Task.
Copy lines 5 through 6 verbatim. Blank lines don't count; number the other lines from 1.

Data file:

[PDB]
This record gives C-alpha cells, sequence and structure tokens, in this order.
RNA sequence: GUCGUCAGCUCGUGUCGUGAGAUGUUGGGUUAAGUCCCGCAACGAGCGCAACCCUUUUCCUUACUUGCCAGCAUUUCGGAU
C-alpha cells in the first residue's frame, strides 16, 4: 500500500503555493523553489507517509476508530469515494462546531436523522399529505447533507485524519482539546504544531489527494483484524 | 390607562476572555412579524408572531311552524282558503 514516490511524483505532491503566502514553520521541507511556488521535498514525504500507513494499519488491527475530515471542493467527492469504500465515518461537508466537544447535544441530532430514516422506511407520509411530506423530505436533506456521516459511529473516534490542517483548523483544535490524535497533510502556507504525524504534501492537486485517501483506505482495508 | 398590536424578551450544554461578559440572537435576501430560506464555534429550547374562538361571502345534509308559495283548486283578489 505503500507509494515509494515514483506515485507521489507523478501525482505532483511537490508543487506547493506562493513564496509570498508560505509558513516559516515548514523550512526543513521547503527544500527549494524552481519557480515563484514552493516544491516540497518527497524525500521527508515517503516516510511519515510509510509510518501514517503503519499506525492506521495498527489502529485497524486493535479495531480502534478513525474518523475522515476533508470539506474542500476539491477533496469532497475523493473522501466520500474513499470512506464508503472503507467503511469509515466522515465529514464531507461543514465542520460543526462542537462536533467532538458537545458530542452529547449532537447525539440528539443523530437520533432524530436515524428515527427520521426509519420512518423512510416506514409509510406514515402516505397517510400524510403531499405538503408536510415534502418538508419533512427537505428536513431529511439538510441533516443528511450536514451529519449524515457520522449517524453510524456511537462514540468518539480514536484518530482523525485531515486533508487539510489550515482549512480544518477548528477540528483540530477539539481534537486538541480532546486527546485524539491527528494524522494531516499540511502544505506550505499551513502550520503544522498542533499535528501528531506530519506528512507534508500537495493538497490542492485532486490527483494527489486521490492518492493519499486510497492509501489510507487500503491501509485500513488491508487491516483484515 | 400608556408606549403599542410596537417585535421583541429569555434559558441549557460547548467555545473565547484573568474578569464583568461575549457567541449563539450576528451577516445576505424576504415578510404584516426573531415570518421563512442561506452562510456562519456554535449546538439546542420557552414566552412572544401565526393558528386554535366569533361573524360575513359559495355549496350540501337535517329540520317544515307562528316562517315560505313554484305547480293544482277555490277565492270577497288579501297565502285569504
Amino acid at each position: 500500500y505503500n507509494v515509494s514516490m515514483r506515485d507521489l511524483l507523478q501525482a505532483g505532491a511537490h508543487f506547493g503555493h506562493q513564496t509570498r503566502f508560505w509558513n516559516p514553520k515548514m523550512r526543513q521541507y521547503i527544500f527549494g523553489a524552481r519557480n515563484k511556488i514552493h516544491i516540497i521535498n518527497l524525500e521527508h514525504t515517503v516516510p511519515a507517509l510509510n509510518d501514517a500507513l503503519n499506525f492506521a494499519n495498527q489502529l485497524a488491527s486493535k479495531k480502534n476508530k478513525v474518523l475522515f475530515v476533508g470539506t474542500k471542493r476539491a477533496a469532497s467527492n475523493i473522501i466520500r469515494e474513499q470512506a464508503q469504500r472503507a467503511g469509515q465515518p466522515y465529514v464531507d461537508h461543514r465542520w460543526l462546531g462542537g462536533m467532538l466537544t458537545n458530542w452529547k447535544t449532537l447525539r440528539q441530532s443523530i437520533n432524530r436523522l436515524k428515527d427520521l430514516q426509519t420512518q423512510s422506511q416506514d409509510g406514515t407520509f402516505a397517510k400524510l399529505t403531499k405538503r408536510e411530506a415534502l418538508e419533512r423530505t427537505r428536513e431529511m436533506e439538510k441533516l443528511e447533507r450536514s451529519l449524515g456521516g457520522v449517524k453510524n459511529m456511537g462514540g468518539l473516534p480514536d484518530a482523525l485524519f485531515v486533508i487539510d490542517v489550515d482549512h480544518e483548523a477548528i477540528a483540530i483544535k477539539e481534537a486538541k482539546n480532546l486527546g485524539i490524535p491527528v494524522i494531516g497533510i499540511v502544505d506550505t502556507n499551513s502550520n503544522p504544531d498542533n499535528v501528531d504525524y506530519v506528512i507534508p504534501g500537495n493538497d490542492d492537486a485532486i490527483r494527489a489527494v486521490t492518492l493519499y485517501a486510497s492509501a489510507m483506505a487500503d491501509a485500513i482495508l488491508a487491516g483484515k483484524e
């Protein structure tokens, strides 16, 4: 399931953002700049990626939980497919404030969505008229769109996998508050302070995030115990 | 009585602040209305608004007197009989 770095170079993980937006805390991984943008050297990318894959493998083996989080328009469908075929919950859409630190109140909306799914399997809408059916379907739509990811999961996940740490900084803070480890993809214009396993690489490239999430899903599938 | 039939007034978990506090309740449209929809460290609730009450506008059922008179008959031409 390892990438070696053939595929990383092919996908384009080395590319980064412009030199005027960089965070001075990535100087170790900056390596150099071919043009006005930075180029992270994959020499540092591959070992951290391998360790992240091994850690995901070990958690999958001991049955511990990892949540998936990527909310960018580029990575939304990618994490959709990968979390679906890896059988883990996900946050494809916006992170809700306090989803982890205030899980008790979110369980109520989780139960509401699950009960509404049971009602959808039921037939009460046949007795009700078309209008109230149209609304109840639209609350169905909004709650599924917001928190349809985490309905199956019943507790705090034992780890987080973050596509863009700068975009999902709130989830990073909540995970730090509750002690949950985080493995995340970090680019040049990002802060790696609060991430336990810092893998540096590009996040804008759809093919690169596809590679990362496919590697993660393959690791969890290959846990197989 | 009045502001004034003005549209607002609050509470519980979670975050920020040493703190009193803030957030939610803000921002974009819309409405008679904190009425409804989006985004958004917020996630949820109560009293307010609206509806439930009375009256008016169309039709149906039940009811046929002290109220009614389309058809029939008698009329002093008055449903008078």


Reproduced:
Amino acid at each position: 500500500y505503500n507509494v515509494s514516490m515514483r506515485d507521489l511524483l507523478q501525482a505532483g505532491a511537490h508543487f506547493g503555493h506562493q513564496t509570498r503566502f508560505w509558513n516559516p514553520k515548514m523550512r526543513q521541507y521547503i527544500f527549494g523553489a524552481r519557480n515563484k511556488i514552493h516544491i516540497i521535498n518527497l524525500e521527508h514525504t515517503v516516510p511519515a507517509l510509510n509510518d501514517a500507513l503503519n499506525f492506521a494499519n495498527q489502529l485497524a488491527s486493535k479495531k480502534n476508530k478513525v474518523l475522515f475530515v476533508g470539506t474542500k471542493r476539491a477533496a469532497s467527492n475523493i473522501i466520500r469515494e474513499q470512506a464508503q469504500r472503507a467503511g469509515q465515518p466522515y465529514v464531507d461537508h461543514r465542520w460543526l462546531g462542537g462536533m467532538l466537544t458537545n458530542w452529547k447535544t449532537l447525539r440528539q441530532s443523530i437520533n432524530r436523522l436515524k428515527d427520521l430514516q426509519t420512518q423512510s422506511q416506514d409509510g406514515t407520509f402516505a397517510k400524510l399529505t403531499k405538503r408536510e411530506a415534502l418538508e419533512r423530505t427537505r428536513e431529511m436533506e439538510k441533516l443528511e447533507r450536514s451529519l449524515g456521516g457520522v449517524k453510524n459511529m456511537g462514540g468518539l473516534p480514536d484518530a482523525l485524519f485531515v486533508i487539510d490542517v489550515d482549512h480544518e483548523a477548528i477540528a483540530i483544535k477539539e481534537a486538541k482539546n480532546l486527546g485524539i490524535p491527528v494524522i494531516g497533510i499540511v502544505d506550505t502556507n499551513s502550520n503544522p504544531d498542533n499535528v501528531d504525524y506530519v506528512i507534508p504534501g500537495n493538497d490542492d492537486a485532486i490527483r494527489a489527494v486521490t492518492l493519499y485517501a486510497s492509501a489510507m483506505a487500503d491501509a485500513i482495508l488491508a487491516g483484515k483484524e
């Protein structure tokens, strides 16, 4: 399931953002700049990626939980497919404030969505008229769109996998508050302070995030115990 | 009585602040209305608004007197009989 770095170079993980937006805390991984943008050297990318894959493998083996989080328009469908075929919950859409630190109140909306799914399997809408059916379907739509990811999961996940740490900084803070480890993809214009396993690489490239999430899903599938 | 039939007034978990506090309740449209929809460290609730009450506008059922008179008959031409 390892990438070696053939595929990383092919996908384009080395590319980064412009030199005027960089965070001075990535100087170790900056390596150099071919043009006005930075180029992270994959020499540092591959070992951290391998360790992240091994850690995901070990958690999958001991049955511990990892949540998936990527909310960018580029990575939304990618994490959709990968979390679906890896059988883990996900946050494809916006992170809700306090989803982890205030899980008790979110369980109520989780139960509401699950009960509404049971009602959808039921037939009460046949007795009700078309209008109230149209609304109840639209609350169905909004709650599924917001928190349809985490309905199956019943507790705090034992780890987080973050596509863009700068975009999902709130989830990073909540995970730090509750002690949950985080493995995340970090680019040049990002802060790696609060991430336990810092893998540096590009996040804008759809093919690169596809590679990362496919590697993660393959690791969890290959846990197989 | 009045502001004034003005549209607002609050509470519980979670975050920020040493703190009193803030957030939610803000921002974009819309409405008679904190009425409804989006985004958004917020996630949820109560009293307010609206509806439930009375009256008016169309039709149906039940009811046929002290109220009614389309058809029939008698009329002093008055449903008078």